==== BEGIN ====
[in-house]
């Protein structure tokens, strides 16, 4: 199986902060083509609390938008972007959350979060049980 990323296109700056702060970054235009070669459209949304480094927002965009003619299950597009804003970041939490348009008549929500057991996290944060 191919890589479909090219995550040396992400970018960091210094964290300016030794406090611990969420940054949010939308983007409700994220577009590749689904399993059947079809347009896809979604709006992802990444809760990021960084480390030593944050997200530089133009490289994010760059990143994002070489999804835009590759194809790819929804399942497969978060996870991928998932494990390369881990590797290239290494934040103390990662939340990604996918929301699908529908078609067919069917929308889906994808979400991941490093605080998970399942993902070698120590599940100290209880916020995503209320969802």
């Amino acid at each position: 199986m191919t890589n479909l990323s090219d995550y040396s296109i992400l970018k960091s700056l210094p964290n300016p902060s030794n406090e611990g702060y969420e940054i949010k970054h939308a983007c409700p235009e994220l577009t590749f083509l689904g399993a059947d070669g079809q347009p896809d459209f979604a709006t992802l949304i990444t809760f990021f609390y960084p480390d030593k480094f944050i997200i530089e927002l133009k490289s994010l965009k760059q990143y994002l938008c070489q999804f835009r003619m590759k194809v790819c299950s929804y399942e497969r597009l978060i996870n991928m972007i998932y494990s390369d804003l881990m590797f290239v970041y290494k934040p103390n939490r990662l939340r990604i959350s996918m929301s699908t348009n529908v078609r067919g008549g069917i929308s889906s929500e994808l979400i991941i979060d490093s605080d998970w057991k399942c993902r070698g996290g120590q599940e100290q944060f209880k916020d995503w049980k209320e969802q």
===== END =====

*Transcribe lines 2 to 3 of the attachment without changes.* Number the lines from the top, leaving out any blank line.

């Protein structure tokens, strides 16, 4: 199986902060083509609390938008972007959350979060049980 990323296109700056702060970054235009070669459209949304480094927002965009003619299950597009804003970041939490348009008549929500057991996290944060 191919890589479909090219995550040396992400970018960091210094964290300016030794406090611990969420940054949010939308983007409700994220577009590749689904399993059947079809347009896809979604709006992802990444809760990021960084480390030593944050997200530089133009490289994010760059990143994002070489999804835009590759194809790819929804399942497969978060996870991928998932494990390369881990590797290239290494934040103390990662939340990604996918929301699908529908078609067919069917929308889906994808979400991941490093605080998970399942993902070698120590599940100290209880916020995503209320969802």
């Amino acid at each position: 199986m191919t890589n479909l990323s090219d995550y040396s296109i992400l970018k960091s700056l210094p964290n300016p902060s030794n406090e611990g702060y969420e940054i949010k970054h939308a983007c409700p235009e994220l577009t590749f083509l689904g399993a059947d070669g079809q347009p896809d459209f979604a709006t992802l949304i990444t809760f990021f609390y960084p480390d030593k480094f944050i997200i530089e927002l133009k490289s994010l965009k760059q990143y994002l938008c070489q999804f835009r003619m590759k194809v790819c299950s929804y399942e497969r597009l978060i996870n991928m972007i998932y494990s390369d804003l881990m590797f290239v970041y290494k934040p103390n939490r990662l939340r990604i959350s996918m929301s699908t348009n529908v078609r067919g008549g069917i929308s889906s929500e994808l979400i991941i979060d490093s605080d998970w057991k399942c993902r070698g996290g120590q599940e100290q944060f209880k916020d995503w049980k209320e969802q």